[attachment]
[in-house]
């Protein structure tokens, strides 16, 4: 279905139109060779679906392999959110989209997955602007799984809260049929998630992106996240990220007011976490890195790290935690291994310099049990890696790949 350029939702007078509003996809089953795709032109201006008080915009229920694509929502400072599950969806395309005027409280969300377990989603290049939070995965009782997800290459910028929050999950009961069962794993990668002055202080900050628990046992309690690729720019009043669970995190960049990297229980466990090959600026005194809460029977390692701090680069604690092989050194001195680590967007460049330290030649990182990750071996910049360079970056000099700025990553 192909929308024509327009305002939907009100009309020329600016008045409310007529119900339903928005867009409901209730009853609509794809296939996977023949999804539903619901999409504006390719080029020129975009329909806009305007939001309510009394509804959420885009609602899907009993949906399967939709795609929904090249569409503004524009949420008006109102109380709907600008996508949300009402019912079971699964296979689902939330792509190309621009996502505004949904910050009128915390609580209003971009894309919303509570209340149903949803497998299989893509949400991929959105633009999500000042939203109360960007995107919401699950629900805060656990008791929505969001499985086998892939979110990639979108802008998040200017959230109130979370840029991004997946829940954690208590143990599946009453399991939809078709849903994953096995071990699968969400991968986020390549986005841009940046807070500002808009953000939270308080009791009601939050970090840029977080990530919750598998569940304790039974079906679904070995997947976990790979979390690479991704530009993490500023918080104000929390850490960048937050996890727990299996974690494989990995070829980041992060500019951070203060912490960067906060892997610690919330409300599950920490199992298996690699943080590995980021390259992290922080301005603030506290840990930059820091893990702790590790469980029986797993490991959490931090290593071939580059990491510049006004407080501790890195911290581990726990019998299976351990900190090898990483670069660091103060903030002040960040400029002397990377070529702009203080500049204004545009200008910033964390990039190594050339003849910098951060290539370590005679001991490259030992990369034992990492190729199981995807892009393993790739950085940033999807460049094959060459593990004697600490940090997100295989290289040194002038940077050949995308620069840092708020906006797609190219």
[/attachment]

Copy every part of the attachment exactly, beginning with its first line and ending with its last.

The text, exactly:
[in-house]
């Protein structure tokens, strides 16, 4: 279905139109060779679906392999959110989209997955602007799984809260049929998630992106996240990220007011976490890195790290935690291994310099049990890696790949 350029939702007078509003996809089953795709032109201006008080915009229920694509929502400072599950969806395309005027409280969300377990989603290049939070995965009782997800290459910028929050999950009961069962794993990668002055202080900050628990046992309690690729720019009043669970995190960049990297229980466990090959600026005194809460029977390692701090680069604690092989050194001195680590967007460049330290030649990182990750071996910049360079970056000099700025990553 192909929308024509327009305002939907009100009309020329600016008045409310007529119900339903928005867009409901209730009853609509794809296939996977023949999804539903619901999409504006390719080029020129975009329909806009305007939001309510009394509804959420885009609602899907009993949906399967939709795609929904090249569409503004524009949420008006109102109380709907600008996508949300009402019912079971699964296979689902939330792509190309621009996502505004949904910050009128915390609580209003971009894309919303509570209340149903949803497998299989893509949400991929959105633009999500000042939203109360960007995107919401699950629900805060656990008791929505969001499985086998892939979110990639979108802008998040200017959230109130979370840029991004997946829940954690208590143990599946009453399991939809078709849903994953096995071990699968969400991968986020390549986005841009940046807070500002808009953000939270308080009791009601939050970090840029977080990530919750598998569940304790039974079906679904070995997947976990790979979390690479991704530009993490500023918080104000929390850490960048937050996890727990299996974690494989990995070829980041992060500019951070203060912490960067906060892997610690919330409300599950920490199992298996690699943080590995980021390259992290922080301005603030506290840990930059820091893990702790590790469980029986797993490991959490931090290593071939580059990491510049006004407080501790890195911290581990726990019998299976351990900190090898990483670069660091103060903030002040960040400029002397990377070529702009203080500049204004545009200008910033964390990039190594050339003849910098951060290539370590005679001991490259030992990369034992990492190729199981995807892009393993790739950085940033999807460049094959060459593990004697600490940090997100295989290289040194002038940077050949995308620069840092708020906006797609190219």